- Be consistent. “Paige just naturally likes to rebel,” says Turney. “For six months she would put her clothes right next to the hamper or on top of the hamper or under her bed. And every day I would call her up from breakfast and say, ‘Hey, before you have breakfast you have to put your clothes in the hamper.’ One day something clicked, and she realized, ‘I don’t want to keep running up and down the stairs and stopping breakfast to do this thing.”
- Take advantage of their enthusiasm. “I have found with my kids there’s a certain age between like 3 and 4 where they are really anxious to help,” says Turney. “So when they are excited about something I try to keep that momentum going and I teach them how to do it.” And while Turney doesn’t typically pay for chores, she might offer a small reward for a job well done on a newly mastered task.
- Teach them to do it right. You can’t expect your kid to be perfect on their first attempt, but that doesn’t mean they can’t try, and for heavens sake don’t undermine their effort by redoing it for them. Praise their effort, then show them what they missed and teach them how to fix it themselves.
- Keep messes manageable. Turney and her husband work together for about an hour twice a week to compete deep-cleaning tasks such as mopping and cleaning the bathrooms. The rest of the week they clean up as they go along, so the clutter never gets overwhelming. To copy her style, try the following Tiny Habits:
- a. After I take off my clothes, I will put them in the hamper.
- After I brush my teeth, I will wipe down the sink.
- After I finish eating, I will rinse my dish.
- Tame the toy bin. The Turney’s toys are separated by category and kept in labeled bins. The kids can play with two bins at a time, allowing them the freedom to combine the toys in creative ways while keeping the cleanup manageable.
- Race the clock. Tiny Habits Academy Director Linda Fogg-Phillips frequently recommends a timed five-minute cleanup, followed by a celebration. It’s a tactic Turney uses as well. She warns her kids to move fast, as anything left out will be donated to charity, and they know she’s not kidding. After the cleanup, she praises kids for their hard work and points how quick and easy it really was.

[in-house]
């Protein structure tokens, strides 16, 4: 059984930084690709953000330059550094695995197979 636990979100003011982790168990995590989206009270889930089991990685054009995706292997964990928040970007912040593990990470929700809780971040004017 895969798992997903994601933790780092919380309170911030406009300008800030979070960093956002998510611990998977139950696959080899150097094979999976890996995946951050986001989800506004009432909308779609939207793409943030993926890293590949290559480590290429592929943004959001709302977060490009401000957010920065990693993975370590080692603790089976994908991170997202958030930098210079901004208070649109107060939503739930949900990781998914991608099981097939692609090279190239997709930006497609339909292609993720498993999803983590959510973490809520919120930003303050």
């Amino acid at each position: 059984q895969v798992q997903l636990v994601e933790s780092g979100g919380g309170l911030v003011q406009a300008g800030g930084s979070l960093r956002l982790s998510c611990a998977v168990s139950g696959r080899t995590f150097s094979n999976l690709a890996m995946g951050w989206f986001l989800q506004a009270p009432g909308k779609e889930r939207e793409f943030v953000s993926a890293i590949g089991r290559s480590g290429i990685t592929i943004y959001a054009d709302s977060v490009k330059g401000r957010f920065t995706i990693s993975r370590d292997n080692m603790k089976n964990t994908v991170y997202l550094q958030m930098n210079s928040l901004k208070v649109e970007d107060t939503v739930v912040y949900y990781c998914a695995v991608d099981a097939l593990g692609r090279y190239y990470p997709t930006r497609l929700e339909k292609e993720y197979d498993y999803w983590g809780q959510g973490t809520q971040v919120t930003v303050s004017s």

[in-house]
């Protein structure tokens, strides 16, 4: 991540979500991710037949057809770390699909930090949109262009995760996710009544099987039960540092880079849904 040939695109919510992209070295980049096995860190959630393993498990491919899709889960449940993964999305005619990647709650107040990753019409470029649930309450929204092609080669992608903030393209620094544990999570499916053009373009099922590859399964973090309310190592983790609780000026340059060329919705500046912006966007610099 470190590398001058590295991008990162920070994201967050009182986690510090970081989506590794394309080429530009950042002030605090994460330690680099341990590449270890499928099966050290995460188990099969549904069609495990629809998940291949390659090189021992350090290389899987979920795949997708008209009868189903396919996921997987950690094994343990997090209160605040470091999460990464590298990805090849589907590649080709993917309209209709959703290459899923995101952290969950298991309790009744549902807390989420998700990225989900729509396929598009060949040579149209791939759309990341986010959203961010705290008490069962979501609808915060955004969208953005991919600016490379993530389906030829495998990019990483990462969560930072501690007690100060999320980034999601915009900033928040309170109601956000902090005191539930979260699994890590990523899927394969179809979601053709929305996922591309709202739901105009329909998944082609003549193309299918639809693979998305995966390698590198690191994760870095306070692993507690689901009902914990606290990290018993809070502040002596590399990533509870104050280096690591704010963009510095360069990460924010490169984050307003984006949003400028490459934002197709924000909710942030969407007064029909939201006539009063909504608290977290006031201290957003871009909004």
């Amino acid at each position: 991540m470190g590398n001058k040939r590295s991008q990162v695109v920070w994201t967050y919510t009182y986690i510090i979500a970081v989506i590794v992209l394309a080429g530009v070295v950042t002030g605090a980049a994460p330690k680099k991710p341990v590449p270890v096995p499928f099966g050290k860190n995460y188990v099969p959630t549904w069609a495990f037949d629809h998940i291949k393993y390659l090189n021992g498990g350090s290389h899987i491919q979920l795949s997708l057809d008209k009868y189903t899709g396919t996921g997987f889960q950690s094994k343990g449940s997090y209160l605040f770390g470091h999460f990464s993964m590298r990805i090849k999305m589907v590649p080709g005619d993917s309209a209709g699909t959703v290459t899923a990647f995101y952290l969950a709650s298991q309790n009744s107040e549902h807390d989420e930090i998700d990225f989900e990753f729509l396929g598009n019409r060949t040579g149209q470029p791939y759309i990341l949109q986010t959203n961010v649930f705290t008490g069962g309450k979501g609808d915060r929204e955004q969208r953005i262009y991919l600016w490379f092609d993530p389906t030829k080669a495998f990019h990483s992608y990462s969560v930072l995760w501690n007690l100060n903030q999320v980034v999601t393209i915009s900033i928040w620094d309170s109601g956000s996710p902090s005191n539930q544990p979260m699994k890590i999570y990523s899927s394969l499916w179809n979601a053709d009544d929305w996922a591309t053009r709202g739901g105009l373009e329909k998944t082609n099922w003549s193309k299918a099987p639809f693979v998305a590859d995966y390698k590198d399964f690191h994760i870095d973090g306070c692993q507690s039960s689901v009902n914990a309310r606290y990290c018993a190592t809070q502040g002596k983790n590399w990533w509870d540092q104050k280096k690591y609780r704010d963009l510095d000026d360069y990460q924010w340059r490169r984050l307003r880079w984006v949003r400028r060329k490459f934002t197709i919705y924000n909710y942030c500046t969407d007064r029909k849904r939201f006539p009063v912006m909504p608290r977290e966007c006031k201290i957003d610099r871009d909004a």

- Give kids a space of their own. Give each kid one bin or dresser drawer where they have free reign to collect acorns, rocks, drawings and whatever else they want to keep. If the bin is overflowing, it’s up to them to throw some things out before they add anything new.
- Be flexible. Turney’s rules create a framework that keeps her home orderly and lets her kids know what to expect. However, she knows that sometimes it’s ok to bend the rules. When friends come over, the kids can play with as many bins as they want. If the cleanup is especially daunting they’ll get more than five minutes, and plenty of help. Projects in-process can be set aside instead of completely cleaned up. And if a truly treasured item gets left out she’ll give a warning instead of donating it directly.
It’s never too early to instill good habits in your kids, and never too late to cultivate new habits of your own. Click here to get your free Tiny Habits tips for Moms.
Learn to do both, and to find greater health and happiness, in our next session of Tiny Habits for Moms.